We all love the parable of the Good Samaritan, but how well do we live out its message? In this meditation we use Pope Francis’ commentary on the parable in his encyclical Fratelli tutti to see the many lessons it contains and to suggest practical ways of putting these lessons into practice.
St Paul tells us that the greatest of the virtues is charity. If we are to live this virtue well, we must first grow in love for God so that his love fills us and overflows into those around us. In this meditation we consider how:
The more we love God, the easier it will be to love our neighbour
We can learn charity from saints like Mother Teresa of Calcutta and St Josemaria, who loved God with their whole heart and their neighbour as themselves
We can grow in four aspects of charity: patience, love for people of all backgrounds, forgiveness and kindness
In the words of St John Paul II “The history of mankind, the history of salvation, passes by way of the family”. Yet the family today is under attack in many ways. If it is to fulfil its mission, the family can turn to the Holy Family of Nazareth for inspiration and strength. In this meditation we use texts from St John Paul II, Mother Teresa of Calcutta and Pope Francis to consider:
The beauty of the Holy Family, model of all families
The attack on the family in today’s world
The vital importance of the family for the wellbeing of the spouses, the children and society
Some ways the family can model itself on the Holy Family and thus fulfil its mission more effectively.
Charity, as St Paul writes, is the greatest of the virtues (cf. 1 Cor 13: 13) but it is also one of the hardest to live. A big help in being more kind and generous is to see Christ in everyone around us. In this meditation we consider how:
Christ taught us that whatever we do to the least of our brethren we do to him (cf. Mt 25:40).
Our Lord showed us by his example how to love others and he gave us the New Commandment to love others as he has loved us (John 13:34).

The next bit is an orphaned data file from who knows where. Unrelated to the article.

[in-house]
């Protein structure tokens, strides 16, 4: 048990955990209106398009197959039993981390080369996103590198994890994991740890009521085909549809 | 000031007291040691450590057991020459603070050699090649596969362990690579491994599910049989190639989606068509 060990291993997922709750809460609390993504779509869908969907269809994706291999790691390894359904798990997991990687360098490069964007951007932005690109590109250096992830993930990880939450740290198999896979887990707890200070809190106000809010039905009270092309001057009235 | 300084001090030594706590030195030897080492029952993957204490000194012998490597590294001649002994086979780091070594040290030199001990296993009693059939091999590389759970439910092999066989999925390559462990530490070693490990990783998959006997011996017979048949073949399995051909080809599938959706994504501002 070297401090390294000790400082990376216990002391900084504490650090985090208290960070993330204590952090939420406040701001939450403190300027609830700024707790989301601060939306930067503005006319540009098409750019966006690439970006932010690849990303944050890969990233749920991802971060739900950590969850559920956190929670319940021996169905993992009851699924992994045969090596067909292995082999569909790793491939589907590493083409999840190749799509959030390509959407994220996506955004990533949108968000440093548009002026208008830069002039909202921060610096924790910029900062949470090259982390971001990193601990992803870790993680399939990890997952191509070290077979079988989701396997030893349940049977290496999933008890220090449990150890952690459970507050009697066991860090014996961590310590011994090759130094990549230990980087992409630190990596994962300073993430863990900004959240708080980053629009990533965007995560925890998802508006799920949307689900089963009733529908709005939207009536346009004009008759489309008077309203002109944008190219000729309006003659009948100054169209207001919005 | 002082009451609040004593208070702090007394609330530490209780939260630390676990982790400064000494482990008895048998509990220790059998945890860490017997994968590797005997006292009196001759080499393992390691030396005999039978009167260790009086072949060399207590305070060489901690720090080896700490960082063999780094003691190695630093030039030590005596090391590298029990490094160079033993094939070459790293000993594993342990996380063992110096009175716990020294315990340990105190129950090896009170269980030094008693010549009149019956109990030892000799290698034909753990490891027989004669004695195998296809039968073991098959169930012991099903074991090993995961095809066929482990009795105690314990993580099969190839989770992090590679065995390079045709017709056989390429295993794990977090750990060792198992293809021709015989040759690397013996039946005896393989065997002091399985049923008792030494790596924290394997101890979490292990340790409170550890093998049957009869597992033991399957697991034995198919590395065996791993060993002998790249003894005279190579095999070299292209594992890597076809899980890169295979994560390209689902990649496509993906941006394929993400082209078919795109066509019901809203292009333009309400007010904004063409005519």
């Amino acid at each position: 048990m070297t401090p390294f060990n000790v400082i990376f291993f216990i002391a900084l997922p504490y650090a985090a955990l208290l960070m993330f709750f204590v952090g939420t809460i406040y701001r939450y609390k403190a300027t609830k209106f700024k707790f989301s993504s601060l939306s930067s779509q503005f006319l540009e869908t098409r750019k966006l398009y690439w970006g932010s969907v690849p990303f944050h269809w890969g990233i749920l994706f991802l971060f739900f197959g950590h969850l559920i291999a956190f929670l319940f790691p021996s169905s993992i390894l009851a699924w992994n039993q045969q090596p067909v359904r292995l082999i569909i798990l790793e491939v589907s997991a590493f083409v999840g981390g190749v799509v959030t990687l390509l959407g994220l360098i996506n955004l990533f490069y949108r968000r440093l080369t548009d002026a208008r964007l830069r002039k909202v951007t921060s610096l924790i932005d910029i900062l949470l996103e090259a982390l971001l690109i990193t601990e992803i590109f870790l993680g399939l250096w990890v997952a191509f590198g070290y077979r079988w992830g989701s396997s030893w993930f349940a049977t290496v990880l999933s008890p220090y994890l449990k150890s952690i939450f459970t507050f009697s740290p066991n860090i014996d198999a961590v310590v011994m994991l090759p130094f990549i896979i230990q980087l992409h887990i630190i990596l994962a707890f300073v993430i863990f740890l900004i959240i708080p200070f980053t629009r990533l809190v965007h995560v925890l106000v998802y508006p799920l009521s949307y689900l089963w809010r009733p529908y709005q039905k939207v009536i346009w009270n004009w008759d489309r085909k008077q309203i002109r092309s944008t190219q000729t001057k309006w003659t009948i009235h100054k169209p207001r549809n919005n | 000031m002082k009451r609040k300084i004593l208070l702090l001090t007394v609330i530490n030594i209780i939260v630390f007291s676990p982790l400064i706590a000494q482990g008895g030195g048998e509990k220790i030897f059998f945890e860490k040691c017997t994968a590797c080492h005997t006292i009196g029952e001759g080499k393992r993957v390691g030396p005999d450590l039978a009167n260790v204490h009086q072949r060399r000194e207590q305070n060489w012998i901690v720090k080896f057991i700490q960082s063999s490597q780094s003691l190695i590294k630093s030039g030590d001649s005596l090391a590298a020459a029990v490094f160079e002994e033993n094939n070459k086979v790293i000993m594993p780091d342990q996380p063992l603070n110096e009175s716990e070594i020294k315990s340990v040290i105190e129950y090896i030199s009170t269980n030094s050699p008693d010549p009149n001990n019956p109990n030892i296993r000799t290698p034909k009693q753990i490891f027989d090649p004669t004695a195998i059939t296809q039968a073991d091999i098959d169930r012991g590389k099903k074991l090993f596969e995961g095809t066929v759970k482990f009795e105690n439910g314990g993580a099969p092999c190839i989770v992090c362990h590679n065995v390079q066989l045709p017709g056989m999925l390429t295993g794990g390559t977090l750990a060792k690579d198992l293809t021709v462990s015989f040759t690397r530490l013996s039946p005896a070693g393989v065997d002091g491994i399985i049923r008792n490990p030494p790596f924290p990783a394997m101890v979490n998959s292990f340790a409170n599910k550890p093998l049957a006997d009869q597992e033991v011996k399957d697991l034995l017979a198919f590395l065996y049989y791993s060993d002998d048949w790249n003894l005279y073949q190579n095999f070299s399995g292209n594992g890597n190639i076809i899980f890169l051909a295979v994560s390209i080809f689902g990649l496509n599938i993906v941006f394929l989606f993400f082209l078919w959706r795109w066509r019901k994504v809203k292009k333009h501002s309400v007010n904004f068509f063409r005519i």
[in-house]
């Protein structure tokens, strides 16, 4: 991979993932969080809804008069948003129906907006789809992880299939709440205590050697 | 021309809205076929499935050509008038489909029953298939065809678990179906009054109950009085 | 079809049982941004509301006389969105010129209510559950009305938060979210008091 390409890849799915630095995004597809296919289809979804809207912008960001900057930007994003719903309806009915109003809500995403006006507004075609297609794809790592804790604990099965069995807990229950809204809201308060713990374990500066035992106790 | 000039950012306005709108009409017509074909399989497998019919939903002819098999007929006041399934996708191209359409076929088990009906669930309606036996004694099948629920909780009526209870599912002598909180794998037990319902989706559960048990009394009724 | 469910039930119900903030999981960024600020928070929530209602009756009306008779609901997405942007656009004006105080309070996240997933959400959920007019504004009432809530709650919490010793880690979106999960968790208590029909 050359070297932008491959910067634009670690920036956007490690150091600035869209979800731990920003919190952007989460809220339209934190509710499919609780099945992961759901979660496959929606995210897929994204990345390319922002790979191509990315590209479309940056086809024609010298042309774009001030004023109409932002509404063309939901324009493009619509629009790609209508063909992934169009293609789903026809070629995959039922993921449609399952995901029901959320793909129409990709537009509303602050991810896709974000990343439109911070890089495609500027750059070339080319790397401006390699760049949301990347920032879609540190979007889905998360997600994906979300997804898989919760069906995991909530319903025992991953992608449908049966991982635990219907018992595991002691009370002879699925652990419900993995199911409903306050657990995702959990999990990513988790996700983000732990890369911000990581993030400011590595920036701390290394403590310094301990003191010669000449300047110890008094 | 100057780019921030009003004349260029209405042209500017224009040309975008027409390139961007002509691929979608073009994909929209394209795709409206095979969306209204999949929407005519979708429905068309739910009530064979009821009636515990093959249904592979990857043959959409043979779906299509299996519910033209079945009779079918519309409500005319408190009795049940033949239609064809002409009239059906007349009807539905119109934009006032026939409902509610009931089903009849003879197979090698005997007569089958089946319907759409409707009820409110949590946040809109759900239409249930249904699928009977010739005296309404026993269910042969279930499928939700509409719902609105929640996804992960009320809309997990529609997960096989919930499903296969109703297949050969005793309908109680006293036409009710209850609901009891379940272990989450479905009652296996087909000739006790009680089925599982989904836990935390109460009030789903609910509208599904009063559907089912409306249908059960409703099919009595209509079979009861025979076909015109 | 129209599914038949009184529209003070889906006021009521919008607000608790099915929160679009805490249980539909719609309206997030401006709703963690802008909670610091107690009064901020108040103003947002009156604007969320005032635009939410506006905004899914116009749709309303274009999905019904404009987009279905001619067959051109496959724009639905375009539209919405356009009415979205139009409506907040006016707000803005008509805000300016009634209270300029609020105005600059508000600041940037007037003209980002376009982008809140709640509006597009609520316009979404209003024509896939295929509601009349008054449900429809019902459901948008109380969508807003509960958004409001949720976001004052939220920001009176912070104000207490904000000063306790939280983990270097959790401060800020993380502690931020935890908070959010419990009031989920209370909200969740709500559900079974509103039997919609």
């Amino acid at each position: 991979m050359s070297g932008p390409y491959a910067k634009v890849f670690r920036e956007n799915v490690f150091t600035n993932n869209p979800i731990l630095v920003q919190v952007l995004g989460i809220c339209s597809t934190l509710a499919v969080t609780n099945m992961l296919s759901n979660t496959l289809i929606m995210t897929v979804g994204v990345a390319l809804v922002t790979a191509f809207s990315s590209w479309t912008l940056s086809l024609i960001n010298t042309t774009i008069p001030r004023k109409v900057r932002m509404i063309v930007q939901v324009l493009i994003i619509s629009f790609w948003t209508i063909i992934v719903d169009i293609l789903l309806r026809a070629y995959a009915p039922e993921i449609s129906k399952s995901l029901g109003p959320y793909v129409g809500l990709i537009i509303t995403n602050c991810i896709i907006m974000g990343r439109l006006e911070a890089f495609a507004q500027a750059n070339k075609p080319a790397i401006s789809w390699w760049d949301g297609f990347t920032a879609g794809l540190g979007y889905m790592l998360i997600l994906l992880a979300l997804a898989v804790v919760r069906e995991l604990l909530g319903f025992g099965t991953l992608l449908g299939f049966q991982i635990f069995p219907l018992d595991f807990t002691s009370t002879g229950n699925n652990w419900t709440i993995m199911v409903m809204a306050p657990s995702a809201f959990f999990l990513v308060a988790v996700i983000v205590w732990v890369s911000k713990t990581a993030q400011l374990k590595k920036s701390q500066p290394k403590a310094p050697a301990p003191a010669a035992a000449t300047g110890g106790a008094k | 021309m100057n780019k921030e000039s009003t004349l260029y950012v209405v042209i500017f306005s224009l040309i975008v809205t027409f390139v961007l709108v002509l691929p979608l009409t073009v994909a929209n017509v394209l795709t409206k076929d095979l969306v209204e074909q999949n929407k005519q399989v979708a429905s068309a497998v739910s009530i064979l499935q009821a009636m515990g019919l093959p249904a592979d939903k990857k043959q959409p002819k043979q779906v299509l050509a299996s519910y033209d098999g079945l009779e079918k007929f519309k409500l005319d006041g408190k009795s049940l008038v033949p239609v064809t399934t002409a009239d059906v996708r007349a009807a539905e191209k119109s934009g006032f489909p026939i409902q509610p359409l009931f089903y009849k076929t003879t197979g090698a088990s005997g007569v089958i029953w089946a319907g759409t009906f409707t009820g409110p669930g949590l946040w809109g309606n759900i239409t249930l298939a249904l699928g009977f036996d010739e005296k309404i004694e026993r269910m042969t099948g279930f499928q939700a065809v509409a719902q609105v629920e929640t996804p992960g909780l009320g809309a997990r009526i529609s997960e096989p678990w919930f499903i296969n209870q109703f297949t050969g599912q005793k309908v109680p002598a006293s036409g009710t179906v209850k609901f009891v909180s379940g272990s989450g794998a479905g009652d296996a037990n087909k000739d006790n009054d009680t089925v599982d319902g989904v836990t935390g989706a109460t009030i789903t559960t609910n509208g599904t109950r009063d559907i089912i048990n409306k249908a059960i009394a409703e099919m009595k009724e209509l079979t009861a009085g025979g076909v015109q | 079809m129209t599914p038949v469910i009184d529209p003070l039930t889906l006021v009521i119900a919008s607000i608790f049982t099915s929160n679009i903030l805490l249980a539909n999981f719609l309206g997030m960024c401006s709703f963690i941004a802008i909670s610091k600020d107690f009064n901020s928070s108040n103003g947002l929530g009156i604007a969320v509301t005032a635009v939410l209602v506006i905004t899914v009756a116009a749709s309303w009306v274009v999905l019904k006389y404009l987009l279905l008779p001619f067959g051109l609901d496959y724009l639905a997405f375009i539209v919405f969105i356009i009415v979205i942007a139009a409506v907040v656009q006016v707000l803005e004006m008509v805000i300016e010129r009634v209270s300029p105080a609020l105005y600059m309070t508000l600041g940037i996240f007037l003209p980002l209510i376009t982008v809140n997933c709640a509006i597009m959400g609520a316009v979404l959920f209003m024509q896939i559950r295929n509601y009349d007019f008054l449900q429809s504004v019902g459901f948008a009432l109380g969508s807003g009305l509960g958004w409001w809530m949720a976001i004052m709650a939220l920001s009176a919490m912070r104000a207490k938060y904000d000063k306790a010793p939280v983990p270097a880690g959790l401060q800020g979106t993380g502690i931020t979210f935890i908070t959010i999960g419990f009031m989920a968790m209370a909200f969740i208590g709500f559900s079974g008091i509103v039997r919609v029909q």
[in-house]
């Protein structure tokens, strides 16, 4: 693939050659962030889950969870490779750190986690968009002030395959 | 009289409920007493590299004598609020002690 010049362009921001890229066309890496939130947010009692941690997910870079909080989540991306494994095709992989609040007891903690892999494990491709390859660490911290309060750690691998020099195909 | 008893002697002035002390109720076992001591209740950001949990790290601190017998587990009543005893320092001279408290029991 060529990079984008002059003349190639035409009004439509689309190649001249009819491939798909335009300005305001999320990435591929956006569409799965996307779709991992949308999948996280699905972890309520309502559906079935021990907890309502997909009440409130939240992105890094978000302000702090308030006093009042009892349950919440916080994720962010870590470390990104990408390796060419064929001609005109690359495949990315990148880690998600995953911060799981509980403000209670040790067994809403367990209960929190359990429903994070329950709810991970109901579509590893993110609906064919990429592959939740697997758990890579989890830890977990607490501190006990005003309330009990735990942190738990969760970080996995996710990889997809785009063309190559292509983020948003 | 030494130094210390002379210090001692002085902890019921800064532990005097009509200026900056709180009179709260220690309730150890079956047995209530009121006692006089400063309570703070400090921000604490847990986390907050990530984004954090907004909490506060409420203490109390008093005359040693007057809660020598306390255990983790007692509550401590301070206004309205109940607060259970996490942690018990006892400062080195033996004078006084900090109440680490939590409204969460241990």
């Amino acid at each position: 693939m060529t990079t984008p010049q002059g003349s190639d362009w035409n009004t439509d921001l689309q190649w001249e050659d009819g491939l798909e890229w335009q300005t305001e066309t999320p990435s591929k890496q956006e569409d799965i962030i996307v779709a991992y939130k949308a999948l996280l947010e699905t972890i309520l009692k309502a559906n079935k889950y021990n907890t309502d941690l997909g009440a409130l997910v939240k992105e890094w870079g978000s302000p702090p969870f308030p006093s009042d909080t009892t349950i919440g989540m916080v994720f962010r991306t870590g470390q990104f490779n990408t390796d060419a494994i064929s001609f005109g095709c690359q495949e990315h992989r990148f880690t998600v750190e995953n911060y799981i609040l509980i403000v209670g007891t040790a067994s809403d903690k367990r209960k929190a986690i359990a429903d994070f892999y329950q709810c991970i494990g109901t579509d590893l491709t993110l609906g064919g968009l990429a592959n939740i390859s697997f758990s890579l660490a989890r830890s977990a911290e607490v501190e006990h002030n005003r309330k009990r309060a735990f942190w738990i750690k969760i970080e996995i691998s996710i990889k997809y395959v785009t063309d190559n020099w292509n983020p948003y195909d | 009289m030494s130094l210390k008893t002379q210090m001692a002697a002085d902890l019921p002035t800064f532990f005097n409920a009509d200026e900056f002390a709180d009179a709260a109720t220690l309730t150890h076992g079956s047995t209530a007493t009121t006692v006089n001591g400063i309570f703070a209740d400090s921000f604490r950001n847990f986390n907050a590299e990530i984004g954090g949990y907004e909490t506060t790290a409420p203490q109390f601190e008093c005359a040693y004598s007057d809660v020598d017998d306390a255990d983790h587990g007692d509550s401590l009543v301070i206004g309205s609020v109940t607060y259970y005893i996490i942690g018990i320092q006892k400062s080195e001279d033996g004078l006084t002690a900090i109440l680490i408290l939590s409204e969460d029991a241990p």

We love others because God first loved us (cf. 1 John 4:19).
A pearl was a sought after jewel in the time of Christ, hence considered of great value.
Our Lord uses many parables to explain the kingdom of God, among them that of the merchant who finds a pearl of great price and goes and sells all he owns to buy it. For us that pearl is our faith in God, the light that gives meaning to our existence, that shows us the way to happiness both here and hereafter. In this meditation we consider:
The birth of Christ is a special time in the Church’s calendar. It is a joyful event that marks the beginning of our salvation.
From the manger in Bethlehem Jesus teaches us many lessons. In this meditation we consider the lesson of detachment from material things and comforts, which abound especially at Christmas but throughout the year as well. We consider that:
Jesus wants us to be happy but we will not find true happiness in material things
We were made for God and will be truly happy when our heart rests in him
Jesus teaches us much about detachment in the Sermon on the Mount
Pope Francis in his encyclical Laudato Siteaches us how to be happy with a simpler way of life
St Teresa of Calcutta shows us how detachment from goods is freedom
We can follow some very practical suggestions to find the happiness we seek
The parable of the Good Samaritan is a good example to follow in this Jubilee Year of Mercy
In this Jubilee Year of Mercy the parable of the Good Samaritan has much to tell us. It offers food for thought on how we can be a Good Samaritan to those around us. In this meditation we will consider:
The question of the lawyer to Jesus on what he must do to inherit eternal life and the importance of the question for everyone
How love for God and love for our neighbour are related
How our neighbour is everyone around us, no matter what their religion, race or nationality